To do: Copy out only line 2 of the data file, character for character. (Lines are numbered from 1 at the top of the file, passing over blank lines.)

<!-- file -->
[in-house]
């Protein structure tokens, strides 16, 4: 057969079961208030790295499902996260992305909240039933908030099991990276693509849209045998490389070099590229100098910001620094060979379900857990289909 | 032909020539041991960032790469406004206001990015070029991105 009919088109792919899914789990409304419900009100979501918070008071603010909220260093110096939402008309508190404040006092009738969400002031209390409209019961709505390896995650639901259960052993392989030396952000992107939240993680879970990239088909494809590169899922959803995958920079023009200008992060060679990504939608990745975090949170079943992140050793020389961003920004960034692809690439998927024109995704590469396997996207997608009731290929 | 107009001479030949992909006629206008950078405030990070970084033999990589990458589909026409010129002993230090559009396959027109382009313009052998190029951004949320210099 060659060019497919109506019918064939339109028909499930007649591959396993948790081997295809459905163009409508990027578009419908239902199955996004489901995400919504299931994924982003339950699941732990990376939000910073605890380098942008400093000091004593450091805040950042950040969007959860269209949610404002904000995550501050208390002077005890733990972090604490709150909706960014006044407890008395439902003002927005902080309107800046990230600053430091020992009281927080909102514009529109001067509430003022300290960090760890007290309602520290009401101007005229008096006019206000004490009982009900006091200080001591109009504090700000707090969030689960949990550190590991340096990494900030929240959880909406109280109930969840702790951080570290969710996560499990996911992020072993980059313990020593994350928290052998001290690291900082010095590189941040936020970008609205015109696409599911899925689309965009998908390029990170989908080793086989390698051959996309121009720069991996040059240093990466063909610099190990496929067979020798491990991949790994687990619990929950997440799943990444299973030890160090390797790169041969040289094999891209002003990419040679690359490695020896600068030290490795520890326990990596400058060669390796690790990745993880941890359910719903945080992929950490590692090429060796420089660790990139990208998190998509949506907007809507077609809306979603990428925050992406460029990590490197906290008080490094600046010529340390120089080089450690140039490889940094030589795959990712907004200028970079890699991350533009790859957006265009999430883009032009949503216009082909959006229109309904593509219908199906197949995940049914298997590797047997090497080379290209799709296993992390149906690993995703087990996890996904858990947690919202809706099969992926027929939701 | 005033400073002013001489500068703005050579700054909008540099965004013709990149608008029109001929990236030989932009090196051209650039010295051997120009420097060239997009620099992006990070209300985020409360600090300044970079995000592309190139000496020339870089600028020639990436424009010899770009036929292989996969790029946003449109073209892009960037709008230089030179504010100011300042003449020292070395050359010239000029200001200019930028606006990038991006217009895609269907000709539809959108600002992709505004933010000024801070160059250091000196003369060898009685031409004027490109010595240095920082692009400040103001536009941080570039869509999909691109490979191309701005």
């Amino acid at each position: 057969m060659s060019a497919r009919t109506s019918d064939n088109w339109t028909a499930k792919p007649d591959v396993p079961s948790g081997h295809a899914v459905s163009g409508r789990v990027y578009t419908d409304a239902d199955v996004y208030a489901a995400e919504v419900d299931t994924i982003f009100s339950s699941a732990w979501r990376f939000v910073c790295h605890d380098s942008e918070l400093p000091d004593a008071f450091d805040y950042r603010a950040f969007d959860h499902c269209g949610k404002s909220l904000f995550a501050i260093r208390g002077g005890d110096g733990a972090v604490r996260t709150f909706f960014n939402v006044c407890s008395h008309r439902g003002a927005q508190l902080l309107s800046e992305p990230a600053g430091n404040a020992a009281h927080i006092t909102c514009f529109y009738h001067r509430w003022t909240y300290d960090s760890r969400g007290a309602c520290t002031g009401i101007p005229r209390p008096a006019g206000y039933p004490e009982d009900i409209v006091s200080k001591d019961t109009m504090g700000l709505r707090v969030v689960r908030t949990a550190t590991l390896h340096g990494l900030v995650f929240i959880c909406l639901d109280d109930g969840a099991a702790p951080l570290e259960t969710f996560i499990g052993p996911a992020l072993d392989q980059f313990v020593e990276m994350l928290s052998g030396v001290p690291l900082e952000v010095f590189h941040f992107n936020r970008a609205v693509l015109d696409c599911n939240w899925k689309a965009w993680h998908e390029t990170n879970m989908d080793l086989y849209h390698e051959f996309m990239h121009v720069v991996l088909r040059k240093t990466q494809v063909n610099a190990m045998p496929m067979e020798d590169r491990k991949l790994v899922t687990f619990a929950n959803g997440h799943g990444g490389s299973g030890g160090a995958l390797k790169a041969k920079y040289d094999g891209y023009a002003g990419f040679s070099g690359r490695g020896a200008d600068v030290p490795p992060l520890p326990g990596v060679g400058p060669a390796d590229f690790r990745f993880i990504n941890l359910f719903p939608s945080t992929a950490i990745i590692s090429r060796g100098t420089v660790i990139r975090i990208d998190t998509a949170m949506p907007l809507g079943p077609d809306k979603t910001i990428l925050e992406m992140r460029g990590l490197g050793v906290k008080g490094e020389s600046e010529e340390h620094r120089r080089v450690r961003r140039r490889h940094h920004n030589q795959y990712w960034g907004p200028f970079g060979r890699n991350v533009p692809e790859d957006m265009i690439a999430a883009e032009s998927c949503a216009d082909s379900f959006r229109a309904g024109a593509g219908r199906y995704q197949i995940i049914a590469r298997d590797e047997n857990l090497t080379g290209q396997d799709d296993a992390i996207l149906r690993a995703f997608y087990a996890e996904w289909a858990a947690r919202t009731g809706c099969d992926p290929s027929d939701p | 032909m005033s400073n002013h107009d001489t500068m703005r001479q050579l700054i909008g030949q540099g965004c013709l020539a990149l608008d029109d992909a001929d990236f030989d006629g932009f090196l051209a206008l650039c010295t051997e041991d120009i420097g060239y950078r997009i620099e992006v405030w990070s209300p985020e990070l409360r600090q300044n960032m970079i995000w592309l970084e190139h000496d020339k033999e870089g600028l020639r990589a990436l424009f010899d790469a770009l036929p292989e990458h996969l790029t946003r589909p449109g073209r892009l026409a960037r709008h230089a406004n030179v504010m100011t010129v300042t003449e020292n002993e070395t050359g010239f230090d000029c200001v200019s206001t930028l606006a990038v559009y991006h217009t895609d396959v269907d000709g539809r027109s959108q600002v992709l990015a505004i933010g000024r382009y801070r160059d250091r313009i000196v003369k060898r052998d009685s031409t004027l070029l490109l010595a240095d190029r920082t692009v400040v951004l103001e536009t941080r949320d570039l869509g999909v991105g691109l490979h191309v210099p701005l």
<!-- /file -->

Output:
């Protein structure tokens, strides 16, 4: 057969079961208030790295499902996260992305909240039933908030099991990276693509849209045998490389070099590229100098910001620094060979379900857990289909 | 032909020539041991960032790469406004206001990015070029991105 009919088109792919899914789990409304419900009100979501918070008071603010909220260093110096939402008309508190404040006092009738969400002031209390409209019961709505390896995650639901259960052993392989030396952000992107939240993680879970990239088909494809590169899922959803995958920079023009200008992060060679990504939608990745975090949170079943992140050793020389961003920004960034692809690439998927024109995704590469396997996207997608009731290929 | 107009001479030949992909006629206008950078405030990070970084033999990589990458589909026409010129002993230090559009396959027109382009313009052998190029951004949320210099 060659060019497919109506019918064939339109028909499930007649591959396993948790081997295809459905163009409508990027578009419908239902199955996004489901995400919504299931994924982003339950699941732990990376939000910073605890380098942008400093000091004593450091805040950042950040969007959860269209949610404002904000995550501050208390002077005890733990972090604490709150909706960014006044407890008395439902003002927005902080309107800046990230600053430091020992009281927080909102514009529109001067509430003022300290960090760890007290309602520290009401101007005229008096006019206000004490009982009900006091200080001591109009504090700000707090969030689960949990550190590991340096990494900030929240959880909406109280109930969840702790951080570290969710996560499990996911992020072993980059313990020593994350928290052998001290690291900082010095590189941040936020970008609205015109696409599911899925689309965009998908390029990170989908080793086989390698051959996309121009720069991996040059240093990466063909610099190990496929067979020798491990991949790994687990619990929950997440799943990444299973030890160090390797790169041969040289094999891209002003990419040679690359490695020896600068030290490795520890326990990596400058060669390796690790990745993880941890359910719903945080992929950490590692090429060796420089660790990139990208998190998509949506907007809507077609809306979603990428925050992406460029990590490197906290008080490094600046010529340390120089080089450690140039490889940094030589795959990712907004200028970079890699991350533009790859957006265009999430883009032009949503216009082909959006229109309904593509219908199906197949995940049914298997590797047997090497080379290209799709296993992390149906690993995703087990996890996904858990947690919202809706099969992926027929939701 | 005033400073002013001489500068703005050579700054909008540099965004013709990149608008029109001929990236030989932009090196051209650039010295051997120009420097060239997009620099992006990070209300985020409360600090300044970079995000592309190139000496020339870089600028020639990436424009010899770009036929292989996969790029946003449109073209892009960037709008230089030179504010100011300042003449020292070395050359010239000029200001200019930028606006990038991006217009895609269907000709539809959108600002992709505004933010000024801070160059250091000196003369060898009685031409004027490109010595240095920082692009400040103001536009941080570039869509999909691109490979191309701005």